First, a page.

$200 oil: How could have oil experts gotten it so wrong?
Three months ago, you couldn't swing a baseball bat in a crowd without hitting someone screaming that the world was running out of oil.
But after reaching a record high of $147 a barrel in July, oil fell as low as $77.09 (on October 10) - an almost 50% decline. And now, "Goldman Sachs, among those predicting $200 a barrel oil, cut its year-end forecast of oil to $70... " (AP)
How could have oil experts gotten it so wrong?
"To be fair, there is always a tendency in parts of the analyst community to look at short-turn trends and assume it's something that will continue in perpetuity," commented on the situation an analyst with the International Energy Agency.
Exactly. Isn't projecting short-term trends into infinity the definition of every financial bubble?
Bubbles are a function of our collective perception of reality - or market sentiment. "The prevailing sentiment," continues the AP article, "was that prices would continue to rise... " Three months ago, that sentiment made oil investors interpret just about every energy-related news story as bullish - and, ultimately, suckered them into a commodity bubble.
Avoiding such predicaments is precisely what Elliott wave analysis helps you accomplish. A study of market psychology, the Wave Principle helps you find psychological extremes in market charts - and then, ideally, forecast a change in trend before it occurs. A priceless advantage, indeed.
Here's how Elliott wave analysis could have helped you navigate around the oil bubble. On June 4, 2008 - still a month before oil's all-time high - Steve Hochberg, editor of Elliott Wave International's Mn-Wd-Fri Short Term Update posted this chart and commentary:
On page 8 of this month's issue of The Elliott Wave Financial Forecast, Pete [Kendall] and I published a chart of oil titled "A Gusher of a Top," whereby we argued that the wave structure and attendant optimistic sentiment extreme, as well as a test of channel resistance, conspired to indicate that oil was topping. One more sentiment signal that oil has probably finished it's upward run for awhile is this snippet of an article that I captured yesterday from Bloomberg news:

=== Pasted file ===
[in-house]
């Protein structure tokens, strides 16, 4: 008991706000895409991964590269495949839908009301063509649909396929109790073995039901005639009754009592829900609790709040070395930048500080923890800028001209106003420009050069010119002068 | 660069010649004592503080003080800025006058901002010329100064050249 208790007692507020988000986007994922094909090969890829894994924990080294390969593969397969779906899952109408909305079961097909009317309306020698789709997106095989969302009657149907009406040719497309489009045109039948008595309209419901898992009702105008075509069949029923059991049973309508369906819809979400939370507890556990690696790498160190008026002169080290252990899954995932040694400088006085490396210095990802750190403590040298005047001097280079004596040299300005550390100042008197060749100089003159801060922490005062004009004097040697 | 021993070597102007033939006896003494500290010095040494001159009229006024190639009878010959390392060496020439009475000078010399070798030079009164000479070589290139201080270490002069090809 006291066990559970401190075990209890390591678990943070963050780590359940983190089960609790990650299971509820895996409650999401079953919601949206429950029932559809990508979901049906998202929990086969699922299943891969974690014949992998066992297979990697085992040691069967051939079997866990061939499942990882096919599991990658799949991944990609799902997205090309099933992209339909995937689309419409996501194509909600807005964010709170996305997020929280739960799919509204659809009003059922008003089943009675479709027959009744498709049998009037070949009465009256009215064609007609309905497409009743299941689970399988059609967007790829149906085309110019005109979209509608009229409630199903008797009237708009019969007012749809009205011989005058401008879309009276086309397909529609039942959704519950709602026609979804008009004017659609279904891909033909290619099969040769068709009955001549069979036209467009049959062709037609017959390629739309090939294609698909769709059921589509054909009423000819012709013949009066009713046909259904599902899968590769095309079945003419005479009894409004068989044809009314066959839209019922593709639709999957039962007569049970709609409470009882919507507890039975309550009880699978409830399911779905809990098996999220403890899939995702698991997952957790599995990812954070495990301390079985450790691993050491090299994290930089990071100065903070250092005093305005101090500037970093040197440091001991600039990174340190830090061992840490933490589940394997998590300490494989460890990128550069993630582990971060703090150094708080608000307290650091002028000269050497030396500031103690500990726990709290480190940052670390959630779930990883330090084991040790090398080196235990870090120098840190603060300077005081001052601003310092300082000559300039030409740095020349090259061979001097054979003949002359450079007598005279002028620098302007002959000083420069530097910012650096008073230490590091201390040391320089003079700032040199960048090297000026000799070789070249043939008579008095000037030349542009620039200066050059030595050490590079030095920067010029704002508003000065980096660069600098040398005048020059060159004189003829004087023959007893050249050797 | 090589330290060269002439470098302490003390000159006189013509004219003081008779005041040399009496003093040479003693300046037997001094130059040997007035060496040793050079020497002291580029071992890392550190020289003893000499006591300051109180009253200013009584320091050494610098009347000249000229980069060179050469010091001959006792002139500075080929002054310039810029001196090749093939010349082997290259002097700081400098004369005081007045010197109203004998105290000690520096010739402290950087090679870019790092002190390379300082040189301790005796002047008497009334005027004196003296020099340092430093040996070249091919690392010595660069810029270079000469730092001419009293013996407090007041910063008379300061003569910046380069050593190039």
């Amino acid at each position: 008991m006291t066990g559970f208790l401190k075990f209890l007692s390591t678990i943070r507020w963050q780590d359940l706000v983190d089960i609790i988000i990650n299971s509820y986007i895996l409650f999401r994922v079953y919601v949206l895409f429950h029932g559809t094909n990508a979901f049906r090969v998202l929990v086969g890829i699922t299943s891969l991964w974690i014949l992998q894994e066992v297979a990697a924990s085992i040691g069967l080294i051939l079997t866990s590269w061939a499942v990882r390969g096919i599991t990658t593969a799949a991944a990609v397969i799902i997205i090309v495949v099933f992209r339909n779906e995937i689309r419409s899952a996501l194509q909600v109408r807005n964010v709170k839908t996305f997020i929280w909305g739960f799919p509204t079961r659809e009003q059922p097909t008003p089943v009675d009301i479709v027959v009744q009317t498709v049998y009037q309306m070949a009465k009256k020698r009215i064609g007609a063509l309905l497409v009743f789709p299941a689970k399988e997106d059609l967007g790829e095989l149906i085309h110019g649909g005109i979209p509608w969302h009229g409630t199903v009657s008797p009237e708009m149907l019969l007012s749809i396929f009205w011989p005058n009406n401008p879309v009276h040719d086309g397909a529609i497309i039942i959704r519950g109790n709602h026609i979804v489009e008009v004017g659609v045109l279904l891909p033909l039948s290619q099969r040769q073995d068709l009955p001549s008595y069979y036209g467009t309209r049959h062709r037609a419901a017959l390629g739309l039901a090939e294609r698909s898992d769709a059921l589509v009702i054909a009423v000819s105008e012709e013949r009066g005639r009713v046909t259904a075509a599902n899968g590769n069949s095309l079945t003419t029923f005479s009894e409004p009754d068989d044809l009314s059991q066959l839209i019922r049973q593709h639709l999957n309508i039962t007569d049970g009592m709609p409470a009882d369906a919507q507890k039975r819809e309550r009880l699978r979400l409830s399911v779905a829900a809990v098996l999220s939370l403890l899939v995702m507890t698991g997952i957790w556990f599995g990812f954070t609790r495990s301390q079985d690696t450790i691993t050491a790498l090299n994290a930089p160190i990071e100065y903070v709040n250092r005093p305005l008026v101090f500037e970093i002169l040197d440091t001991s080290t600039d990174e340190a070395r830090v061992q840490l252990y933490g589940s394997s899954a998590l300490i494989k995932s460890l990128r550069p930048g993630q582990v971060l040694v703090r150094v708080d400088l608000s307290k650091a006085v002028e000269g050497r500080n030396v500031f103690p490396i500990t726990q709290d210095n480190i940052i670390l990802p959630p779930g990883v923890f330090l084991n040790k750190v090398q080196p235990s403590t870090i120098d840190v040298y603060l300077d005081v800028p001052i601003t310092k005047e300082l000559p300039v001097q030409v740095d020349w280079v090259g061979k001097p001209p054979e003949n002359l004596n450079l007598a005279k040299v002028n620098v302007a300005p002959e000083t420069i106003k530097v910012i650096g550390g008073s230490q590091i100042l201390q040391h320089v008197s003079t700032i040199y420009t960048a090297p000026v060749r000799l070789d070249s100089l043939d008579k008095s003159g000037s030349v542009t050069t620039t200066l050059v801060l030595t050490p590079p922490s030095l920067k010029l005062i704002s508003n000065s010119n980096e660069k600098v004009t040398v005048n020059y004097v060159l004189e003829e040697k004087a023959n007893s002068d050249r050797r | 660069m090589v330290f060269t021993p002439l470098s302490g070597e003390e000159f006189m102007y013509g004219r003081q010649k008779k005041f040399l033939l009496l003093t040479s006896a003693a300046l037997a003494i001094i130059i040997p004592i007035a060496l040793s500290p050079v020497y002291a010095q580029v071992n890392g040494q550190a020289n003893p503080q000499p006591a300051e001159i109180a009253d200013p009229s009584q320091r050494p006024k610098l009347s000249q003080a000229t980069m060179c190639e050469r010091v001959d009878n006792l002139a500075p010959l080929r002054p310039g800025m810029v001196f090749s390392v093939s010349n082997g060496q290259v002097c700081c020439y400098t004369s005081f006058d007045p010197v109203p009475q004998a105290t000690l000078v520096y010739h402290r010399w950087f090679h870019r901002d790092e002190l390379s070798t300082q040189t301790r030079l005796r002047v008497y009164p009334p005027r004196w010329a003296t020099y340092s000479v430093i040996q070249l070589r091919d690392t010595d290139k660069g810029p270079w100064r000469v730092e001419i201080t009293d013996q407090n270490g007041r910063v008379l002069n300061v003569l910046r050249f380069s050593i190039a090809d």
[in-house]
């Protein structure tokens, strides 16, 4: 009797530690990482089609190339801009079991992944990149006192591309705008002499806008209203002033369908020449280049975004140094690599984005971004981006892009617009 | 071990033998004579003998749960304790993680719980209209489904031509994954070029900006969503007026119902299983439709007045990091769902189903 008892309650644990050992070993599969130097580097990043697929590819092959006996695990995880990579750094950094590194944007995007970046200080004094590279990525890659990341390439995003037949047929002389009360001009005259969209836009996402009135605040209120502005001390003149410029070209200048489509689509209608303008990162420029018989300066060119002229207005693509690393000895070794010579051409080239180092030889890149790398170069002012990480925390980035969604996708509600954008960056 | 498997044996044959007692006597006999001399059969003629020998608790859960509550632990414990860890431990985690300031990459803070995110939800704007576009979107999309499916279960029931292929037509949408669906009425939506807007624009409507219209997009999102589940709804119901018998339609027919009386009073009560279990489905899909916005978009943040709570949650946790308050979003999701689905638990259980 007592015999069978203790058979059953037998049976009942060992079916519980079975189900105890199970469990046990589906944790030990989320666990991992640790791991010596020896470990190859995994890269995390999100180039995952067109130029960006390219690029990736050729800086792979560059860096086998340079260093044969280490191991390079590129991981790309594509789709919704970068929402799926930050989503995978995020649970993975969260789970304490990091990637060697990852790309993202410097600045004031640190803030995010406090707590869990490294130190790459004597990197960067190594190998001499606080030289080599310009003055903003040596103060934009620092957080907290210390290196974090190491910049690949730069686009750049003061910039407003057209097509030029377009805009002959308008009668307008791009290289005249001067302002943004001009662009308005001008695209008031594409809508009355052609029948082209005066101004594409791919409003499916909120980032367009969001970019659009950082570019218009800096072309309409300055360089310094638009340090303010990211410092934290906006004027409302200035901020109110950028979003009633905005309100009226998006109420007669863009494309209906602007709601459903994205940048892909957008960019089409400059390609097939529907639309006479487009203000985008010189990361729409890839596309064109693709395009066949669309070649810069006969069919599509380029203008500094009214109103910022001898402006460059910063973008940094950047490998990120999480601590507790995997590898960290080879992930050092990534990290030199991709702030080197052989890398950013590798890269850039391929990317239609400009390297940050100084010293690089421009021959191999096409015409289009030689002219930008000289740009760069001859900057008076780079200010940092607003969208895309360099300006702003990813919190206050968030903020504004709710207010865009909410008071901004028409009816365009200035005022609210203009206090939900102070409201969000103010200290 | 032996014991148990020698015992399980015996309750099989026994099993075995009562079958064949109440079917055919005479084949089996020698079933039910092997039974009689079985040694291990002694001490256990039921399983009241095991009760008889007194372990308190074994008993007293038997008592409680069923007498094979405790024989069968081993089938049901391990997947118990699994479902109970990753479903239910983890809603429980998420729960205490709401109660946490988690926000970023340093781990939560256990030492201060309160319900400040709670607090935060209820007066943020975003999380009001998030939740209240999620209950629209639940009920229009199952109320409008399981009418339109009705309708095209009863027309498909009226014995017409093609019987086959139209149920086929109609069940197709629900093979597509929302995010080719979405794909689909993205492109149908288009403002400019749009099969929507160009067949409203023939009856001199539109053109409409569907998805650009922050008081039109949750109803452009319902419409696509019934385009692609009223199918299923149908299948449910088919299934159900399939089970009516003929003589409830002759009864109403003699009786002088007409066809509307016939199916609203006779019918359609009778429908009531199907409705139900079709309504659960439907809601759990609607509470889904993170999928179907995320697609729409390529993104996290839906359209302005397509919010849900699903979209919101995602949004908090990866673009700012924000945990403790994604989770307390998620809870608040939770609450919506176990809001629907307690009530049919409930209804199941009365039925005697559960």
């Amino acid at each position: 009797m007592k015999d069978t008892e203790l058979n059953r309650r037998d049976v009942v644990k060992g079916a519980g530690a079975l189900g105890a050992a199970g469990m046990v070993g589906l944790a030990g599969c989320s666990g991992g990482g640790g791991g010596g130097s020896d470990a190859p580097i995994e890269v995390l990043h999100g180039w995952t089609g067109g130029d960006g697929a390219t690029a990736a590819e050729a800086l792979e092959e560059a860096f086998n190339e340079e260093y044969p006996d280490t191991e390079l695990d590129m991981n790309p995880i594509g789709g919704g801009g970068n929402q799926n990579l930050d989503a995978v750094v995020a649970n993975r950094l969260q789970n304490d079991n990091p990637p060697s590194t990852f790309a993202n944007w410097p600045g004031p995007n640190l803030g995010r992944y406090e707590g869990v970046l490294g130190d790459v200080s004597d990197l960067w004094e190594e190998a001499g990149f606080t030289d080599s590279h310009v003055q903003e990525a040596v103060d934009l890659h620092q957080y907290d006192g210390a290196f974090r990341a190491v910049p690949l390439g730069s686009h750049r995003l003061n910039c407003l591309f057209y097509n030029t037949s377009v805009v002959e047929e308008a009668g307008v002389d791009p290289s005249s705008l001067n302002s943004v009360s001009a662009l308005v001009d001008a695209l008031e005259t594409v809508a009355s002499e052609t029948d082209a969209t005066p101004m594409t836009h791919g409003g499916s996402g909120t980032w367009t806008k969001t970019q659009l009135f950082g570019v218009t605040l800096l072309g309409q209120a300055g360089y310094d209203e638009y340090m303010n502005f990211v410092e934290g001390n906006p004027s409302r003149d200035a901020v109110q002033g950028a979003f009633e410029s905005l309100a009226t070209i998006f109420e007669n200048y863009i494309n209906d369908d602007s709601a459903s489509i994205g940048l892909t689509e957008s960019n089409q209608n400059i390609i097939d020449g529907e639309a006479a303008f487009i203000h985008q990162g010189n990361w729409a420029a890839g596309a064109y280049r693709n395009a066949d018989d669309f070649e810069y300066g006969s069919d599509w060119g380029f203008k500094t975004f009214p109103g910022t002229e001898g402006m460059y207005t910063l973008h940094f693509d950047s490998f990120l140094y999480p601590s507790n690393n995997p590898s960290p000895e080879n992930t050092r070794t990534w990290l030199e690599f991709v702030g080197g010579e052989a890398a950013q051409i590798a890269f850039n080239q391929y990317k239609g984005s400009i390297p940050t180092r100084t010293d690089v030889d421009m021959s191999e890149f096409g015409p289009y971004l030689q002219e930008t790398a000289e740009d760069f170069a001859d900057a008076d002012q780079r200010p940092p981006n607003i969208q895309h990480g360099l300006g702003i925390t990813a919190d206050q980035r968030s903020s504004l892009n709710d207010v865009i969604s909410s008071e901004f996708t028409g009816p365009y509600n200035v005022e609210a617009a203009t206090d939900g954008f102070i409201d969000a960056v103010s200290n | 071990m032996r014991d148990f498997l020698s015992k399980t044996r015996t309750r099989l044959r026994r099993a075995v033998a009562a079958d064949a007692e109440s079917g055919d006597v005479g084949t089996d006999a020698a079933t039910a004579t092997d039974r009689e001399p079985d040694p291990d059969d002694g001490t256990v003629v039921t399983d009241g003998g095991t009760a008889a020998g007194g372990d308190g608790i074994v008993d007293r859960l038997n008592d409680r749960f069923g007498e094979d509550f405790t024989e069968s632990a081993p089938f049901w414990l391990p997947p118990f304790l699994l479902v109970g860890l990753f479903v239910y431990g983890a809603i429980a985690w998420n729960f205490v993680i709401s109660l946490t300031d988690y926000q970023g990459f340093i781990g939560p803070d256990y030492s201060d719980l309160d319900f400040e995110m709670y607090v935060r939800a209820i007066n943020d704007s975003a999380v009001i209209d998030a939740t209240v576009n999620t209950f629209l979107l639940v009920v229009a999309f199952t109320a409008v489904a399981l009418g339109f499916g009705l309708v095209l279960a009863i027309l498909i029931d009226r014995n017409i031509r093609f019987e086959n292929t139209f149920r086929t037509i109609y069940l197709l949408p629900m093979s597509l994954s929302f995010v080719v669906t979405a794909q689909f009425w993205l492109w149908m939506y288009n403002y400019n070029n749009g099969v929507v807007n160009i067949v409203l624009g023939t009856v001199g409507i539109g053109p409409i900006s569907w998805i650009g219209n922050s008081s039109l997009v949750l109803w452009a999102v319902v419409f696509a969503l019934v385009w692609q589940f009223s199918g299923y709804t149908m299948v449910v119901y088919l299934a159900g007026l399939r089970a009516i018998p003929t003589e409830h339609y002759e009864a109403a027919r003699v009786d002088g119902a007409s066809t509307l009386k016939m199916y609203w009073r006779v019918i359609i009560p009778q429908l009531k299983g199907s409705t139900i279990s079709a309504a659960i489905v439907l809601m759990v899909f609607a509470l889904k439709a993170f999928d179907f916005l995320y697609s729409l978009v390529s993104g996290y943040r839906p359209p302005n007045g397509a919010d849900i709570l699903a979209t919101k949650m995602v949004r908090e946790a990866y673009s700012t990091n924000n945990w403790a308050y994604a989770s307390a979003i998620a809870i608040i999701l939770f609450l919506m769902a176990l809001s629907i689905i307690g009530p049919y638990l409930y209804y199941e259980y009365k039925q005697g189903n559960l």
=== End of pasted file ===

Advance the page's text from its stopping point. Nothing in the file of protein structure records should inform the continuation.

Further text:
When the head of one of the world's largest corporations changes his entire product mix because of what he perceives as a "structural change, not just a cyclical change" in the price of gas... odds are high that a countervailing move is in the offing. Oil could conceivably fall by 50%... back into the area of the previous fourth wave, a common support area in terms of Elliott wave analysis.
Later, on August 11, 2008, The Short Term Update wrote:
Oil is down 23% from its July high. [This] chart was published in the June issue of The Elliott Wave Financial Forecast and shows our call for a top. Prices traced out five waves from the December 1998 low and carried to just above the upper line of an unorthodox parallel trend channel. Optimism was at near-record levels and the president of OPEC stated (shortly thereafter) that, "prices won't come down." It was a very strong confluence of conditions that indicated a reversal.
Near term, prices have closed lower the past two days, which is interesting in that if there ever was a fundamental "reason" for oil to shoot higher, it is Russia's invasion of Georgia. I believe that they even shut down a pipeline. When psychology reaches an extreme and the trend turns, all the supposed reasons pundits cited as to why prices were rising matter little. Nearly all were rationalizations to begin with, and the change in psychology exposes their flaws.
And that brings us to today. Here's an update on that oil chart from the June 2008 Elliott Wave Financial Forecast:
Now that oil has dropped 48% from its July peak - into the forecast area of "the previous fourth wave" - we may see market sentiment reach a low extreme. What will that mean for oil going forward? Steve Hochberg's Short Term Update, part of EWI's comprehensive Financial Forecast Service, provides occasional updates on hot topics in the news, such as his analysis above for oil.
But, if you want to stay on top of the daily twists and turns in the energy markets (as well as the long-term), you need EWI's Energy Specialty Service.
Elliott Wave International